Ryanair is known for being the ultimate ultra low cost carrier. Not only do they charge for everything, but they basically use the plane as a shopping mall to sell things to people. Ryanair’s CEO has even said that he hopes that in a decade airline tickets will be free, and that they just make money on fees.
Ryanair also has an interesting employment arrangement for their cabin crew. They don’t work directly for Ryanair, but rather are contracted from an employment agency, presumably to minimize the bargaining power that the crew have against the airline.
For most airlines in the west, it’s quite difficult for cabin crew to be fired. Typically people can bid for flights based on seniority, and unless they screw something big up, they’re not going to be punished too badly.
Well, that’s not the case at Ryanair, apparently. Ryanair is punishing cabin crew who don’t sell enough items onboard, including scratchcards, perfume, and alcohol (because when I think of the scent I’d like to have, Ryanair is the first thing that comes to mind).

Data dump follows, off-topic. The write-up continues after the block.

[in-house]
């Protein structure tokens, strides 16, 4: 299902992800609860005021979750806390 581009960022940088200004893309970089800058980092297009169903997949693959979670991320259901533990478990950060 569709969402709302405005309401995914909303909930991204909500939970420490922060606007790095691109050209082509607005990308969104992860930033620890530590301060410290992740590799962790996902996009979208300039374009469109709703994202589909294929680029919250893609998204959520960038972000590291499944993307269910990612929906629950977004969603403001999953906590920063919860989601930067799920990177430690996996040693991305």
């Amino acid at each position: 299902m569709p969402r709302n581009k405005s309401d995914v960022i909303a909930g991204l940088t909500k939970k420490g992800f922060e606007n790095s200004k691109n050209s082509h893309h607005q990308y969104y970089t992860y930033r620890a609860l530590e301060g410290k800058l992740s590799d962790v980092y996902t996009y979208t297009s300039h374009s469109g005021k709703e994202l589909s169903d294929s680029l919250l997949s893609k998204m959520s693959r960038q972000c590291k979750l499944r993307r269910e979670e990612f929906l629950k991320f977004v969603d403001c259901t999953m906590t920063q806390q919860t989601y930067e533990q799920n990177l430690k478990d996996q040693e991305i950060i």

The Telegraph has the story of how a flight attendant at Ryanair received a letter regarding his/her underperformance in onboard sales, which includes the following tidbits:
“On 100 per cent of the 251 flights in this period you operated you sold no cosmetics,” the letter, seen by the Telegraph, says. “On 73 per cent of the 251 flights in this period you operated you sold no scratchcards… On 86 per cent of the 251 flights in this period you operated you had revenues of less than €50.”
The letter, signed by Grace Meehan, deputy HR manager, reads: “This performance is not acceptable and it is clear that you are simply not doing your job onboard.
“Whilst there may be occasions from time to time where circumstances prevent you from providing service in the cabin to our client airlines customers (turbulence, medical emergencies, etc.) this simply cannot be the case given the vast number of flights where you have drastically underperformed.”
The punishment? The cabin crew member will be losing his/her current roster, where s/he works five days and then get three days off, which is described as “the best roster in the business.” Instead s/he is being put on reserve, where the schedule will only be revealed on a week-by-week basis, to fill in whatever gaps are necessary in the base.
But that’s not all. If the onboard sales don’t improve, further action will be taken, and the cabin crew member could be subjected to disciplinary proceedings.
So if you’re flying Ryanair and feel like you’re at a timeshare presentation, now you know why…